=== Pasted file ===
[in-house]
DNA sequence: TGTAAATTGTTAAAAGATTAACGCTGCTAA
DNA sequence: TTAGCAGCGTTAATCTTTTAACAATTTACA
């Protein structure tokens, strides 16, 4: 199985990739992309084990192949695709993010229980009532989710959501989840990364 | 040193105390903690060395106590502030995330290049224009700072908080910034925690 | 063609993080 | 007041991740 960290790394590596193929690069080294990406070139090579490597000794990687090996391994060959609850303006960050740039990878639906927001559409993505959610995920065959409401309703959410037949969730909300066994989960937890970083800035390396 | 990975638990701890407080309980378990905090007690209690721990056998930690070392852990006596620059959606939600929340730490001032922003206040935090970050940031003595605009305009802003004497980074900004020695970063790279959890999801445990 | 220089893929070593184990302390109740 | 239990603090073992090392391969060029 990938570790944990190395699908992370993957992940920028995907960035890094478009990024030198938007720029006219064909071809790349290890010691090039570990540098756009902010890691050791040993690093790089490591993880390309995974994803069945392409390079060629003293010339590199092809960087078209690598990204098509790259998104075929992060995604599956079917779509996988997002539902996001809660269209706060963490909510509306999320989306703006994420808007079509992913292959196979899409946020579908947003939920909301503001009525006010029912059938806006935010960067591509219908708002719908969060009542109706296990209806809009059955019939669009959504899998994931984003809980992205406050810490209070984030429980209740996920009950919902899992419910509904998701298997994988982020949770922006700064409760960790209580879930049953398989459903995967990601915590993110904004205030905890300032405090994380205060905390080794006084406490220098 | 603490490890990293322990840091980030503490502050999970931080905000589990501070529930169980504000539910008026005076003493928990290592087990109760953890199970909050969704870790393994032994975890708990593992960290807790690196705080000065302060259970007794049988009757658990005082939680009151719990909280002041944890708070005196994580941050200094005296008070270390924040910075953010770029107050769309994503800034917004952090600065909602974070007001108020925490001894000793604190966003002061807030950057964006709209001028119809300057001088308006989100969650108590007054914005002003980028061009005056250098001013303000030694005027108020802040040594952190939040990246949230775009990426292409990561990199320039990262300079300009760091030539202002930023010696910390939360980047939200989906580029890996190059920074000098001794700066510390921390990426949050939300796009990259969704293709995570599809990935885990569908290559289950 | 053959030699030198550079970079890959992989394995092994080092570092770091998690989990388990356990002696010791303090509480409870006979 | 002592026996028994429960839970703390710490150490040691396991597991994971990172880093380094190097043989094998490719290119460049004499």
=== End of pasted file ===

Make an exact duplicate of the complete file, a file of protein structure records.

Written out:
[in-house]
DNA sequence: TGTAAATTGTTAAAAGATTAACGCTGCTAA
DNA sequence: TTAGCAGCGTTAATCTTTTAACAATTTACA
């Protein structure tokens, strides 16, 4: 199985990739992309084990192949695709993010229980009532989710959501989840990364 | 040193105390903690060395106590502030995330290049224009700072908080910034925690 | 063609993080 | 007041991740 960290790394590596193929690069080294990406070139090579490597000794990687090996391994060959609850303006960050740039990878639906927001559409993505959610995920065959409401309703959410037949969730909300066994989960937890970083800035390396 | 990975638990701890407080309980378990905090007690209690721990056998930690070392852990006596620059959606939600929340730490001032922003206040935090970050940031003595605009305009802003004497980074900004020695970063790279959890999801445990 | 220089893929070593184990302390109740 | 239990603090073992090392391969060029 990938570790944990190395699908992370993957992940920028995907960035890094478009990024030198938007720029006219064909071809790349290890010691090039570990540098756009902010890691050791040993690093790089490591993880390309995974994803069945392409390079060629003293010339590199092809960087078209690598990204098509790259998104075929992060995604599956079917779509996988997002539902996001809660269209706060963490909510509306999320989306703006994420808007079509992913292959196979899409946020579908947003939920909301503001009525006010029912059938806006935010960067591509219908708002719908969060009542109706296990209806809009059955019939669009959504899998994931984003809980992205406050810490209070984030429980209740996920009950919902899992419910509904998701298997994988982020949770922006700064409760960790209580879930049953398989459903995967990601915590993110904004205030905890300032405090994380205060905390080794006084406490220098 | 603490490890990293322990840091980030503490502050999970931080905000589990501070529930169980504000539910008026005076003493928990290592087990109760953890199970909050969704870790393994032994975890708990593992960290807790690196705080000065302060259970007794049988009757658990005082939680009151719990909280002041944890708070005196994580941050200094005296008070270390924040910075953010770029107050769309994503800034917004952090600065909602974070007001108020925490001894000793604190966003002061807030950057964006709209001028119809300057001088308006989100969650108590007054914005002003980028061009005056250098001013303000030694005027108020802040040594952190939040990246949230775009990426292409990561990199320039990262300079300009760091030539202002930023010696910390939360980047939200989906580029890996190059920074000098001794700066510390921390990426949050939300796009990259969704293709995570599809990935885990569908290559289950 | 053959030699030198550079970079890959992989394995092994080092570092770091998690989990388990356990002696010791303090509480409870006979 | 002592026996028994429960839970703390710490150490040691396991597991994971990172880093380094190097043989094998490719290119460049004499």